E-commerce no dedicated provision to deal with the

            E-commerce
Industry  in today’s scenario has become
one of the important area for the government to look upon, as India’s
e-commerce market has reached USD 20 billion as per the report of Internet and
Mobile Association of India (IAMAI) and up to 34% of the population is
accessible to the internet(1). Due to its vast impact and
utilization the e-commerce industry had a large impact on various industries in
the country especially the telecommunication and online trading industry. Thus
the government has to regulate and control the working of it in a systematic
manner, Although there are various laws such as, The Consumer Protection Act
1986(CPA), The Sale of Goods Act 1930, The Information Technology Act 2000(IT
Act) and The Indian Contract Act 1872 etc. to protect the rights of
e-consumers.

 Under the CPA, as per the definition of the
consumer, laid under Sec.2(1)(d) of the act where it defines the term consumer
as, ‘Any person who buys any goods or hires any service for a consideration
which has been paid or promised or partly paid or partly promised or under any
system of deferred payment'(2). Thus consideration which has been
paid or promised or partly paid or partly promised makes a person consumer
under CPA. Along with the definition of a consumer we can also refer to the
definitions of deficiency, service and trader. Interpreting the definitions we
get a see that in some sense we could relate e-consumerism to the act but there
is no dedicated provision to deal with the e-commerce industry. As the act does
not specifically speak about and define the term ‘e-consumer’, it is silent
about the court’s jurisdiction to try such matters. We also require a proper
regulatory mechanism for the online trading and transactions as the act does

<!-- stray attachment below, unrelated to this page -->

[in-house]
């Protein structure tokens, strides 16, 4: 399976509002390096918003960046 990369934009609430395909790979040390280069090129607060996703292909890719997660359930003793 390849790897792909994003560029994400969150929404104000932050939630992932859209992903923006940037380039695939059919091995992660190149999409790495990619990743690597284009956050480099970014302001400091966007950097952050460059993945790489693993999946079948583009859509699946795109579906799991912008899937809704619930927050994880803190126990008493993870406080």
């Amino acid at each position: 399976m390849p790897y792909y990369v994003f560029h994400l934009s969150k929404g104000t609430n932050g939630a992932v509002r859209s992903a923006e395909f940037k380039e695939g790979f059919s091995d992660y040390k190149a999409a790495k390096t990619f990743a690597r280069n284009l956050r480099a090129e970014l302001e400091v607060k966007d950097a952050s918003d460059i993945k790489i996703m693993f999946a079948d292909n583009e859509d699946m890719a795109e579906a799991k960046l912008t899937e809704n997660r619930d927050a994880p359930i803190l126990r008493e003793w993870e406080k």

not specify about digital transactions as such. There is always a high risk of
your personal data being leaked out as you jump through various websites. Thus
there is need for the introduction of this component into the act, and hence we
need an amendment to the present legislation regulating various aspects of
e-consumerism. 

Moving onto the Sale of
Goods Act 1930, which speaks about various concepts like, Contract of sale,
Formalities of a contract, Conditions and warranties and also various
definitions such as buyer, goods, delivery etc(3).But the act does
not specify about the aspects of what kind of 
information related to the goods to be sold are to be given to a
e-consumer as he is not going to examine the product personally and has to rely
on what details the e-retailer has provided. 
  

In the IT Act 2000 it
discusses about the electronic commerce and cybercrime, it recognizes
electronic records and digital signatures. It is first legislation to discuss
about electronic transactions and trading’s. But it does not narrows down and
speak specifically about the concept of e-consumerism.(4)

The Indian Contract Act
1872, is the legislation that we largely follow when it comes to e-commerce and
online trading because of which the liability of the manufacturer falls under
the contractual liability and not that of a buyer-seller relationship. We
generalize the idea of consumer when we include e-Consumerism under the act and
thus we need a specific legislation for regulating the aspect of e-consumerism.
By doing that we also provide a platform for the        e-consumers to report their cases directly to
the forum and not a civil suit in a sessions court.(5) Thus there is
bill pending in the Loksabha which introduces the concept of e-consumerism and
address various issues that we are currently facing with the present
legislations. The bill also introduces a special branch for the investigation
of the consumer cases.